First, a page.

Our school district looks like they'll be starting remote, but no hard decisions have been made yet. They have been setting appropriate expectations for remote learning since the spring, so I doubt that will change. We will see how to handle once we get there though, as having to go back to half-days work-wise will be hard.

  • CarpyCarpy Registered User regular
    Our school district hasn't said anything about their plans for reopening yet. They did push the start of the school year back over a month but they've been silent since then.

  • urahonkyurahonky Dayton, OHRegistered User regular
    Our school hasn't said what they are going to do either. A couple of districts around here have said that you can either send you kid full time or do digital-only classes.

    I talked with my wife about the idea of keeping them home and doing some sort of online schooling but she was heavily against it. She believes that the kids need to go to school. While I agree... I just don't think there's enough people taking this seriously (even on Nextdoor there are a ton of people calling mask-wearers "sheep") for me to feel comfortable with sending them back to school full time.

    I know they are struggling. I see it every day. But the alternative is so much worse for them. If I get COVID I have a high chance of death.

  • a5ehrena5ehren AtlantaRegistered User regular
    The local school system here (that my daughter's pre-school follows) is delaying two weeks and starting with online-only classes. They claim they will re-evaluate monthly, but we'll see.

    I went ahead and bought a new laptop for it since my old Chromebook was chugging on Zoom.

  • southwicksouthwick Registered User regular
    Near Dallas. We were given the choice of either online or in person with the option to evaluate every 9 weeks and request a change in learning location.
    Since we are a Covid hotspot, we decided it made sense to start from home and see how it goes.

    New Chromebook ordered yesterday.

    Elvenshae
  • MulysaSemproniusMulysaSempronius but also susie nyRegistered User regular
    NYC here. Have a kid going into Pre-K, and another going to 2nd. They were finally going to be in the same school this year. We want them to go into school when they open, so have signed up for the blended online/ in- person option. But that's not until September, so we'll see what the world looks like then. The school is probably doing an alternating schedule, every other day situation. Half the class at a time for smaller classes. So we'll see if they have the same schedule! The parent coordinator hasn't gotten back to me about my queries on the matter, but that's probably because they haven't made any decisions yet.
    The kids did not adjust to staying home well. They've been doing summer camp this month, and their moods are just so much better. I hope things stay quiet here so that things don't have to shut down again.

    If that's all there is my friends, then let's keep dancing
  • urahonkyurahonky Dayton, OHRegistered User regular
    It sounds like my school district is giving parents two choices:

    1. 5 days a week with mask requirements
    2. Fully online classes

    That's it. Those are our options. If we choose one we can't switch at any point in the school year. Fuck my life.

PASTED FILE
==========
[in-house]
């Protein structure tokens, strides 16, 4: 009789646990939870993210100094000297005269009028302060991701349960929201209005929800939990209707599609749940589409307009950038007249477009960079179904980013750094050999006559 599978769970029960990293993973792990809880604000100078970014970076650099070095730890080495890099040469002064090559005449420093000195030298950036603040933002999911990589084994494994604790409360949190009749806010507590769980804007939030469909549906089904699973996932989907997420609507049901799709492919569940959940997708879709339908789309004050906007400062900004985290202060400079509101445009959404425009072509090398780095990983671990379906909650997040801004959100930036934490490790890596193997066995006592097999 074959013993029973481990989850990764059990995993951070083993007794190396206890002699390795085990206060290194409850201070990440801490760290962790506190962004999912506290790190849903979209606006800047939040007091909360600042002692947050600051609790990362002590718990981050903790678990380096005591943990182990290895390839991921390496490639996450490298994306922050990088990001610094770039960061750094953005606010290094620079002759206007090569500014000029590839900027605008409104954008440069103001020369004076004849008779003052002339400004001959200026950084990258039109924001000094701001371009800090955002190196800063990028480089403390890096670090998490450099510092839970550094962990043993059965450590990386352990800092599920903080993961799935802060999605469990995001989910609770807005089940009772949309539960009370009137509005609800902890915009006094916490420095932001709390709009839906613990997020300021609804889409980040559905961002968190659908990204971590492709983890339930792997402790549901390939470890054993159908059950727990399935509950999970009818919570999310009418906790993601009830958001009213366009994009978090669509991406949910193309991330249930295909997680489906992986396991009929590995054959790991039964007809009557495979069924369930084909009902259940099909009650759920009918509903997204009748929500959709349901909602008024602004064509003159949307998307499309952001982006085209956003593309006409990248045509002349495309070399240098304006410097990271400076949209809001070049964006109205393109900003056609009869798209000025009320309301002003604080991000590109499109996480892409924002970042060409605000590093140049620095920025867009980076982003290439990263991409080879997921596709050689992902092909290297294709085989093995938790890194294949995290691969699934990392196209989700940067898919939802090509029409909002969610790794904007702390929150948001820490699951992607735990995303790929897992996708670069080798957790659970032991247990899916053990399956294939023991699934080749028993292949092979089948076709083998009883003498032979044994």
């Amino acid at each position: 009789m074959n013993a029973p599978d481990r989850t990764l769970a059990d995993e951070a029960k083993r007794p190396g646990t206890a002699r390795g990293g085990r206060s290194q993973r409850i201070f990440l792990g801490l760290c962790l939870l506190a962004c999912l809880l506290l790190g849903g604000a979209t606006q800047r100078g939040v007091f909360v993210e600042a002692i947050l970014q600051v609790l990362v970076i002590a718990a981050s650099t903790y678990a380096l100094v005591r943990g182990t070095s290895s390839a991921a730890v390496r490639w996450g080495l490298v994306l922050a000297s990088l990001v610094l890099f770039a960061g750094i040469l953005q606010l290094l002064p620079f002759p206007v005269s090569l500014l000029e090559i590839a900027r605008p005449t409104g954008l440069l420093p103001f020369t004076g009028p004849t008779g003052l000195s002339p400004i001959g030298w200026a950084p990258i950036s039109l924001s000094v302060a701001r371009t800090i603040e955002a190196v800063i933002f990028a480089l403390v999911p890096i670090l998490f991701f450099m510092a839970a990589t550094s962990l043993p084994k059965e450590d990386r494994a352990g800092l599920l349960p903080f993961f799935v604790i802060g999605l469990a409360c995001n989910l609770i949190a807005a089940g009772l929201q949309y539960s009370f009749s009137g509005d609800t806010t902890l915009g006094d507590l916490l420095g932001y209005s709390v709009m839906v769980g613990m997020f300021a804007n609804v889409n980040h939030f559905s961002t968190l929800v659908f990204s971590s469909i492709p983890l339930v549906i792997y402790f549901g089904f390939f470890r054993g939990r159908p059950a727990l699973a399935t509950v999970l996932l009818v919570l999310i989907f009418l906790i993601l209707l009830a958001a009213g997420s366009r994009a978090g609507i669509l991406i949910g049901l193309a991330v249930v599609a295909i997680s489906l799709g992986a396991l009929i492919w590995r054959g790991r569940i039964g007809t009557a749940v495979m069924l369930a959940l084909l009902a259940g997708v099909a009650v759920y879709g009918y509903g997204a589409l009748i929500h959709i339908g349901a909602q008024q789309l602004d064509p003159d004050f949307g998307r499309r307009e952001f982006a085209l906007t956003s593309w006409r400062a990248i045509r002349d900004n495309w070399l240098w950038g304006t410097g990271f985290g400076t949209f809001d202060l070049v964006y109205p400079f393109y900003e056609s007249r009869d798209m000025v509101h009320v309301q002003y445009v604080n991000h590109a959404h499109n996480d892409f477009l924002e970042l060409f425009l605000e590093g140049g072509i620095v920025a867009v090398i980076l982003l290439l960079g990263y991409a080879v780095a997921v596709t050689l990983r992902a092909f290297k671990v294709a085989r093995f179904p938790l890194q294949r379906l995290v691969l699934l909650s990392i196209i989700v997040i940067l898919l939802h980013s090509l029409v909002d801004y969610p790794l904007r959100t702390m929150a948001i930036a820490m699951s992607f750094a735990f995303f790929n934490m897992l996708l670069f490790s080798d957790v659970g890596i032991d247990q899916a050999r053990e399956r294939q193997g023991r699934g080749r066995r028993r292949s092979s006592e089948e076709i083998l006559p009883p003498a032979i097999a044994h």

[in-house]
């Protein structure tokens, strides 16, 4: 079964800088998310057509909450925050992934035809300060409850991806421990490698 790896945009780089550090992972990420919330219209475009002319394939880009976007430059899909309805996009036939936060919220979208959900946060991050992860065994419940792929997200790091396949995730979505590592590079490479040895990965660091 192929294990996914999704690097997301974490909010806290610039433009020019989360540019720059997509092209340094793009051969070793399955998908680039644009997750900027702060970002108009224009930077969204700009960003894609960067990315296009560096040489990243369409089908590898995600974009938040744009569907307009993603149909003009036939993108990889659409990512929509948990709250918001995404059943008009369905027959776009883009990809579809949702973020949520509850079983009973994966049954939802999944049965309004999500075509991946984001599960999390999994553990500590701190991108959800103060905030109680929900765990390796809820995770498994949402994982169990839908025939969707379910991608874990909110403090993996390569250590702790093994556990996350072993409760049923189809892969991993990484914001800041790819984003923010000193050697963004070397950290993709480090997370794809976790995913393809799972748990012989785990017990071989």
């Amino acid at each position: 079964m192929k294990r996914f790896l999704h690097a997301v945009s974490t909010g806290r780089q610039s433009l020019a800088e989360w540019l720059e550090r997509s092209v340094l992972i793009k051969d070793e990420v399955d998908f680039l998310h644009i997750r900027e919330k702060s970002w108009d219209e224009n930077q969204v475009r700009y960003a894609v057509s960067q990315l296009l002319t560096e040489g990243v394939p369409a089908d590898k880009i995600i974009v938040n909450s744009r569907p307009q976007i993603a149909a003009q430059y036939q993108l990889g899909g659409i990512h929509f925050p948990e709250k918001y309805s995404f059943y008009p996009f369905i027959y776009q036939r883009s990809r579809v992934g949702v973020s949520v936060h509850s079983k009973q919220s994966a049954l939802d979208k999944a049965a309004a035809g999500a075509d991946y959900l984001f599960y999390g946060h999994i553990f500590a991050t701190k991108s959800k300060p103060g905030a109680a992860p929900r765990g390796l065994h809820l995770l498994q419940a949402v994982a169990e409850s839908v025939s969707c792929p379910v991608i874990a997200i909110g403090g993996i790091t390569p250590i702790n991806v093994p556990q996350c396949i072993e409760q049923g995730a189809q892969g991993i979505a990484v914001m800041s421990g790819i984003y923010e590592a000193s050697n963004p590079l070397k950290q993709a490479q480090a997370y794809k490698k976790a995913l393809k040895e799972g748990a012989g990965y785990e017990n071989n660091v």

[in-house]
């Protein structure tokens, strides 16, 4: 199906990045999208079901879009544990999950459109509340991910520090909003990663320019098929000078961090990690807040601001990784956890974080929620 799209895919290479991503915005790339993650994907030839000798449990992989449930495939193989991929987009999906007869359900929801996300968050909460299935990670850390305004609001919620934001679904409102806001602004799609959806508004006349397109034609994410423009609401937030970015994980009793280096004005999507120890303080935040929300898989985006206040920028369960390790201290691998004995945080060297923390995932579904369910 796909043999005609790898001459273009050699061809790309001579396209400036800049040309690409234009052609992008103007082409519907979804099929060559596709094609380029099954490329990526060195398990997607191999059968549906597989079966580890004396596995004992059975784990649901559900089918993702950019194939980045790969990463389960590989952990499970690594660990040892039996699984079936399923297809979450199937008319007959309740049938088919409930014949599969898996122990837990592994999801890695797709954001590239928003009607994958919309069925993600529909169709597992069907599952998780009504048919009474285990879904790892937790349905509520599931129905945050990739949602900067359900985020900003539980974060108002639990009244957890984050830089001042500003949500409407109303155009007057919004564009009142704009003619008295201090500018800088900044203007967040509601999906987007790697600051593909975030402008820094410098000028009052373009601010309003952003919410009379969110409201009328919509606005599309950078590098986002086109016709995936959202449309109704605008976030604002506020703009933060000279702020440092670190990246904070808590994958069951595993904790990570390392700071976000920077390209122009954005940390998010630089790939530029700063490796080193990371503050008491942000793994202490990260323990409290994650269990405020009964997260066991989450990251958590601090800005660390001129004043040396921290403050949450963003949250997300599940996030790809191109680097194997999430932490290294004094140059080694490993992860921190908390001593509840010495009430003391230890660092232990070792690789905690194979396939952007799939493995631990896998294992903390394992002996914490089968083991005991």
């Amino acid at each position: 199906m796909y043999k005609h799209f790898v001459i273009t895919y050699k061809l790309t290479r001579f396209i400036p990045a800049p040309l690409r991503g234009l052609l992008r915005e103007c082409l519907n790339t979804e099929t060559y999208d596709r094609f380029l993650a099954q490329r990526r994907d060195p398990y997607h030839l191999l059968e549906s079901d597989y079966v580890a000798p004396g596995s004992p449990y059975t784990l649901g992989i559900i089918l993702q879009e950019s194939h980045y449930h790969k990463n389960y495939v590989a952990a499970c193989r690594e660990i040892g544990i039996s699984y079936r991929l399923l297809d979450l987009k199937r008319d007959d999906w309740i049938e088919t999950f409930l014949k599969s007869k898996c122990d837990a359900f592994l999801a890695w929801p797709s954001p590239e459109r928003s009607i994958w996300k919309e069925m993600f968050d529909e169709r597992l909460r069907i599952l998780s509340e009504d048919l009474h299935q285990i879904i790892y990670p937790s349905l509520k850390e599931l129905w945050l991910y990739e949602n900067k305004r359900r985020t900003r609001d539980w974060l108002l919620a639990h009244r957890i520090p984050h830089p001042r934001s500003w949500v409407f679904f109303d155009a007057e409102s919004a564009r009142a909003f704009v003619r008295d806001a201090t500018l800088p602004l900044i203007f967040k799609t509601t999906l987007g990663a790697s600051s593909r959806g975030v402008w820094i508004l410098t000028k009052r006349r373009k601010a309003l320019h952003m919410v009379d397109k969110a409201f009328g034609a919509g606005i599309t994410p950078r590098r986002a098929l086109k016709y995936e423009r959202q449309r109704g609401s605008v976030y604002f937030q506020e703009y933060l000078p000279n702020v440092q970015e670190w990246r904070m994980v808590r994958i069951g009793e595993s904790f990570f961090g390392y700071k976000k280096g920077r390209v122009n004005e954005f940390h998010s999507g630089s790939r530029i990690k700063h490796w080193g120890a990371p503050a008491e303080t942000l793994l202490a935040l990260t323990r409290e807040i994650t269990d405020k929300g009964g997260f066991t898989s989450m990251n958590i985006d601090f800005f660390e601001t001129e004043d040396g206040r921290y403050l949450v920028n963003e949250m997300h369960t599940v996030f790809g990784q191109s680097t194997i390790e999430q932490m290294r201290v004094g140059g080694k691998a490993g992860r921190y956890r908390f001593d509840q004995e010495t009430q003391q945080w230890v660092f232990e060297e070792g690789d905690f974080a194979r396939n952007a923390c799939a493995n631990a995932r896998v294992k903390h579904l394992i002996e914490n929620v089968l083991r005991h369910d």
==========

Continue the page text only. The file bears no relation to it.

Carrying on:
• DissociaterDissociater Registered User regular
    So this morning was pretty awesome, my 7 year old spontaneously decided to put down video games to go read. He's not the best reader because he resisted doing it for so long (really stubborn kid, some special needs) but today he just kind of realized 'wait, I'm good enough at reading now to read a chapter book by myself', and he's been sitting on the couch for 30 minutes reading diary of a wimpy kid to himself out loud. So proud!

    CauldurahonkyLaOsCarpykimeCelestialBadgerKetarRomantic UndeadlonelyahavaAimShadowfireschussSummaryJudgmentElvenshaeEntriechadejaanBrodyDisruptedCapitalistCorvusdjmitchella38thDoeJaysonFourCalicaZombie GandhiSleepHappylilElfDaenrisKayne Red RobeNobeard
  • urahonkyurahonky Dayton, OHRegistered User regular
    The options have been clarified and it just sounds like they'll live stream the class which doesn't really seem like a good solution. If they're doing science experiments and stuff my kids will just have to sit there and watch without participating (though I suppose it's true in either case). And they've said that online classes will require the exact same amount of time as in school meaning my kids will be in front of a computer for 7 hours a day.

    Ugh. This wouldn't be such a big deal if I didn't have severe asthma. The risk is just too high... I don't want anything to happen to me because then the kids will be in a horrible situation.

  • CorvusCorvus . VancouverRegistered User regular
    Been thinking about a kids tablet for the 4 year old. Anyone got any experience with the Leappad, Amazon or Samsung ones? I don't love the idea of sort of being stuck withe Amazon eco system but it's pretty cheap.

    :so_raven:
  • BrodyBrody The Watch The First ShoreRegistered User regular
    So far the kindle fire has been mostly operable? It's just annoying having a super specialized UI, when I'm so used to Android.

    "I will write your name in the ruin of them. I will paint you across history in the color of their blood."

    The Monster Baru Cormorant - Seth Dickinson